Coming from the agricultural plains of Nebraska, Loïs Frederick was an earthling who created a solidly constructed form of abstraction in her art. While Mark Rothko worked horizontally with his brush to build up his rectangles of color with blurred edges, and create light and vibrancy, Loïs Frederick used her gesture in ascending and descending movements. Her painting technique was thus similar to the push and pull perfected by Hans Hofmann in which colors placed in dense planes, “emerge from” and “recede” on the support, creating a network of contrasts in the visual space.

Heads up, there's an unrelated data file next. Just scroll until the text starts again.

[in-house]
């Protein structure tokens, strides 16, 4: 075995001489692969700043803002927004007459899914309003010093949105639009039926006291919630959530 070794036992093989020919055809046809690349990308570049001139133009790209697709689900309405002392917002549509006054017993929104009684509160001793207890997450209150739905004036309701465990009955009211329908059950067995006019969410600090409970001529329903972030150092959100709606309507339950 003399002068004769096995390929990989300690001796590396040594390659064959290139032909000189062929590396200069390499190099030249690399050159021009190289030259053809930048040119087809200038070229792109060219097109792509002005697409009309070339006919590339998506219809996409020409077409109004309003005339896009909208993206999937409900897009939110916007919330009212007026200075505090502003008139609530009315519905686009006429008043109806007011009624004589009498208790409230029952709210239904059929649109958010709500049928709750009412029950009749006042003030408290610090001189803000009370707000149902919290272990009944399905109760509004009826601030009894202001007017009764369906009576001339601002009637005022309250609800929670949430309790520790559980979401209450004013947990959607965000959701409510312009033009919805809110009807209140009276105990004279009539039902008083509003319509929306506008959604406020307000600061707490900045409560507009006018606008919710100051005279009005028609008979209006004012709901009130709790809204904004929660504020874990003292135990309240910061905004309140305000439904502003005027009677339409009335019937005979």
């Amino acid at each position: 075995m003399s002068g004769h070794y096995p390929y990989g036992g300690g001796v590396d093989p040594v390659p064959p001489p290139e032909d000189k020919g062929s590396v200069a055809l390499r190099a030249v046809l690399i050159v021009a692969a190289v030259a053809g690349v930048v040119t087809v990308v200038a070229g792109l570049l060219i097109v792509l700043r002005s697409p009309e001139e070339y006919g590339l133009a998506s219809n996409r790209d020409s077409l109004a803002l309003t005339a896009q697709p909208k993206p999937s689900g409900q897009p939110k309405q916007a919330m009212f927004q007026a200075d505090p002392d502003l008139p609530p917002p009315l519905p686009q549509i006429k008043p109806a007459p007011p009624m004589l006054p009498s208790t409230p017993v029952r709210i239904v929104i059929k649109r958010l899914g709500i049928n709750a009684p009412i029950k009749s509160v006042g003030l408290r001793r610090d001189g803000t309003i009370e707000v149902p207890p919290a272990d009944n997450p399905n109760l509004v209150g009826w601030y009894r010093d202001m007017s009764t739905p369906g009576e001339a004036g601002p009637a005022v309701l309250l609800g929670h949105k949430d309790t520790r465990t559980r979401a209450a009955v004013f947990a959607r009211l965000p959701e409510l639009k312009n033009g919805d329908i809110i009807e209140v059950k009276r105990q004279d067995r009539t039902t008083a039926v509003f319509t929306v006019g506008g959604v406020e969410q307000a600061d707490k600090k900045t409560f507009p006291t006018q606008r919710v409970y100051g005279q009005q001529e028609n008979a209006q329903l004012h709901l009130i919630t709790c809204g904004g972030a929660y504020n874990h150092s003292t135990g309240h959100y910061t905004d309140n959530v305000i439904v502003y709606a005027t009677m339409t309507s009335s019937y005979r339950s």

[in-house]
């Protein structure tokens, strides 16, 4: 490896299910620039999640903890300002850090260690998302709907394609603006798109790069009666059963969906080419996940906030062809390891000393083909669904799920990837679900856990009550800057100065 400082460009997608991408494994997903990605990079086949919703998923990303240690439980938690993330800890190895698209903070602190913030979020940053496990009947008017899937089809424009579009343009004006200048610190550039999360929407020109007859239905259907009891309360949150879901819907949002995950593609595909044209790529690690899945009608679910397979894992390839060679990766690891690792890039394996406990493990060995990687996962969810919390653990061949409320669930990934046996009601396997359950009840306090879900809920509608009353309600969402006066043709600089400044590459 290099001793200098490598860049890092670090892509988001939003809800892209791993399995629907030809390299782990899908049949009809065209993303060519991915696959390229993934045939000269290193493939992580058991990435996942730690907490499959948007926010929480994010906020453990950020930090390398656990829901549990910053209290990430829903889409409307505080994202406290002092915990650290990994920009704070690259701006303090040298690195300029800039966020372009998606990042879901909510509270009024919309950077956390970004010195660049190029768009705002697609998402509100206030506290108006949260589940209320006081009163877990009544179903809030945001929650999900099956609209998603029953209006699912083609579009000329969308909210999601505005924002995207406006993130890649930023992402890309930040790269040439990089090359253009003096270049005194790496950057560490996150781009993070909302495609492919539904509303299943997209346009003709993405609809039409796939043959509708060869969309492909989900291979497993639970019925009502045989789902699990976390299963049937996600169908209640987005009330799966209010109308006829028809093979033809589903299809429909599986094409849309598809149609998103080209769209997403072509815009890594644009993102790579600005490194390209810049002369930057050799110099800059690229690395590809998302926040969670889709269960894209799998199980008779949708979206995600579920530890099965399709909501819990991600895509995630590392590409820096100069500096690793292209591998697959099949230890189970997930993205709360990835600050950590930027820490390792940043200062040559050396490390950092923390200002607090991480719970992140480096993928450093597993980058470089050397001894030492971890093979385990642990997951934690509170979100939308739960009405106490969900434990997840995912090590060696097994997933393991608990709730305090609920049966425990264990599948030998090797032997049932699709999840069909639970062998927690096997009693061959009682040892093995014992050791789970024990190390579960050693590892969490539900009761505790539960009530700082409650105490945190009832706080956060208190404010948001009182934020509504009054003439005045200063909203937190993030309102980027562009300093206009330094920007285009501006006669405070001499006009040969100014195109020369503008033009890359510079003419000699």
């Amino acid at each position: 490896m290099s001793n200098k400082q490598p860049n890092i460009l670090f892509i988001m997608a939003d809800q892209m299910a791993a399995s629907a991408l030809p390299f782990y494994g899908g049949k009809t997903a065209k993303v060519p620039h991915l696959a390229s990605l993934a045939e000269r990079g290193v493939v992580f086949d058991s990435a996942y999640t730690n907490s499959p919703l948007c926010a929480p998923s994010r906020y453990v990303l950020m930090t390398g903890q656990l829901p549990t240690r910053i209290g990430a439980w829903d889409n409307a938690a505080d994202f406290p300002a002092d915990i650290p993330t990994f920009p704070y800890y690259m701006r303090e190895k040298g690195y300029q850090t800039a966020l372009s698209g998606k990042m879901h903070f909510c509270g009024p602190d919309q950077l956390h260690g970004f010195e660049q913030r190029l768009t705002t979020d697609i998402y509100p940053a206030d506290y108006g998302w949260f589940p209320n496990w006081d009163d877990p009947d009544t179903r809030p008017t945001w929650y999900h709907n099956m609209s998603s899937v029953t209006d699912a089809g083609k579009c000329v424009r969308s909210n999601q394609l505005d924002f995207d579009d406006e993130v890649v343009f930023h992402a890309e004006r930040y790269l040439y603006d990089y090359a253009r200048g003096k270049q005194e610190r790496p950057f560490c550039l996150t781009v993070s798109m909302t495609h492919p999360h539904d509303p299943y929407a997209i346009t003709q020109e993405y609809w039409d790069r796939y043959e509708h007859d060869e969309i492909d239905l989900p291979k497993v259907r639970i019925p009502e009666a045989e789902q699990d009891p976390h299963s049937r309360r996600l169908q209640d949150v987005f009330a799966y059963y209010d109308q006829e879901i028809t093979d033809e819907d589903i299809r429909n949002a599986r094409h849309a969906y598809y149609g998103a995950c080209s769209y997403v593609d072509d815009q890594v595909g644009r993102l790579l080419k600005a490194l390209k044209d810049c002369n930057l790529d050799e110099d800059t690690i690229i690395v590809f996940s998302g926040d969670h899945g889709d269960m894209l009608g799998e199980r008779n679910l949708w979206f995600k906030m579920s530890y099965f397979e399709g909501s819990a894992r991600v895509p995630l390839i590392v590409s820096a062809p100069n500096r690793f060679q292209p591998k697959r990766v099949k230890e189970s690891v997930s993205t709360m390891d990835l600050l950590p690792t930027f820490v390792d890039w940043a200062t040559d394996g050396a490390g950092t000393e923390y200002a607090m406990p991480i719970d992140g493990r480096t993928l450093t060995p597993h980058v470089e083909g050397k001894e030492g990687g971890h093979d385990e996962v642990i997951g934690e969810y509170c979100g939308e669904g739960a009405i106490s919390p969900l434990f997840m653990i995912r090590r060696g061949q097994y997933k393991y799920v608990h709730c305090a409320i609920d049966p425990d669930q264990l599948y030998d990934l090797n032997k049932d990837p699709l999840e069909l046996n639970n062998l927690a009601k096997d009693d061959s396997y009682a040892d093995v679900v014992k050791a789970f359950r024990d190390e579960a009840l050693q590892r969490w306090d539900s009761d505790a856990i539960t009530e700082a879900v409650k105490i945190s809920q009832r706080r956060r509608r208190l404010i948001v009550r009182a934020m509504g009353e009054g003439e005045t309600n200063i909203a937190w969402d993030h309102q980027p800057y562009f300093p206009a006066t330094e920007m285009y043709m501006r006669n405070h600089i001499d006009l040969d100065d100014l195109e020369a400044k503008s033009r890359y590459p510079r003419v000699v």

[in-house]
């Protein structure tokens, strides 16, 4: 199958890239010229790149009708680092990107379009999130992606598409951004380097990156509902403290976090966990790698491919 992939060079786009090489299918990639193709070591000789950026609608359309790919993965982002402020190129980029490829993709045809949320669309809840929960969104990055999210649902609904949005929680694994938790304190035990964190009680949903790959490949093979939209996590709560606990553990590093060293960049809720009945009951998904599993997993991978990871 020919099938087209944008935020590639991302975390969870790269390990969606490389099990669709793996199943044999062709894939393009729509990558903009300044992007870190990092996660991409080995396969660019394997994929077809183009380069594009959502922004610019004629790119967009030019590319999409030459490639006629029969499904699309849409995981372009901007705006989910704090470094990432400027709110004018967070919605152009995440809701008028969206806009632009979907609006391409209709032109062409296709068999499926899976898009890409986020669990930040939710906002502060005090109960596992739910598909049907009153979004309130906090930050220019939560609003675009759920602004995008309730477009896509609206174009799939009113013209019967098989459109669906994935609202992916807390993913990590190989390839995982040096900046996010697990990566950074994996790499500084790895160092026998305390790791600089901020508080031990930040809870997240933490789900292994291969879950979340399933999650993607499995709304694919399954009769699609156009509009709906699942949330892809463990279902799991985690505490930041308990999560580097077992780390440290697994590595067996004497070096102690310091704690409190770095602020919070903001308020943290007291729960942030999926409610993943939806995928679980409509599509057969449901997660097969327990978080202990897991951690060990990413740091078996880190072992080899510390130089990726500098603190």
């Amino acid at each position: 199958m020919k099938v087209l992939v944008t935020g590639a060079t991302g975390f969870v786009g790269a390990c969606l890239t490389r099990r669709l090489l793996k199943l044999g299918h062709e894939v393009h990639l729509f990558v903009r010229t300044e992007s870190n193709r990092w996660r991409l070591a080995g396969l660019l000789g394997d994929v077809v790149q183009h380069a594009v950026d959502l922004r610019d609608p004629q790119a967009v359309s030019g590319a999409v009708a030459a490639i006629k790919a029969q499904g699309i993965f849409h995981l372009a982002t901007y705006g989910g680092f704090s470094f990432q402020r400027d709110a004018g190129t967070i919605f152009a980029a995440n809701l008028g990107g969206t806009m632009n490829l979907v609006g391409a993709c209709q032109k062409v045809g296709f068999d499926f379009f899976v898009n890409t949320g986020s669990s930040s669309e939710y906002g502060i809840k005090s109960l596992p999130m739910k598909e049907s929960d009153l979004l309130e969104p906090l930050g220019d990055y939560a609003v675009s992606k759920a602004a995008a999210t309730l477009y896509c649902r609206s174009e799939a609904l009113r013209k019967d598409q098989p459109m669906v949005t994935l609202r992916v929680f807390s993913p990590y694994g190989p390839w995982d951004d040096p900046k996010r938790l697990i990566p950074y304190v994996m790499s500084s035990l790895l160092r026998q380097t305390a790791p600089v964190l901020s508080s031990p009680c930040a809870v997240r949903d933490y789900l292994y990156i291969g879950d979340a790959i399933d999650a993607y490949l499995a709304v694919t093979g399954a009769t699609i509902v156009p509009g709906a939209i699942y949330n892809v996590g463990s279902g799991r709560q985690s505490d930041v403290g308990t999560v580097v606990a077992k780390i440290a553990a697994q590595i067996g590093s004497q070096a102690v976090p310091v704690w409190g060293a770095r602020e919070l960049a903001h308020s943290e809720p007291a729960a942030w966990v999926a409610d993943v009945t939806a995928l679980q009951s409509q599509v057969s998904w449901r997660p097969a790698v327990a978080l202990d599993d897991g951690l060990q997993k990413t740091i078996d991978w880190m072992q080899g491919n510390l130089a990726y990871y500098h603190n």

Like Jackson Pollock and Robert Motherwell, Loïs Frederick worked with the canvas placed on the ground, facilitating the field of vision: wider, the immensity of spaces is more easily viewed. But unlike Jackson Pollock who employed all his physical energy in a creative gesture, Loïs Frederick used her paintbrush in a slow, controlled, even meditative creative process. It is intense but contained within meshes of color spread out and superimposed.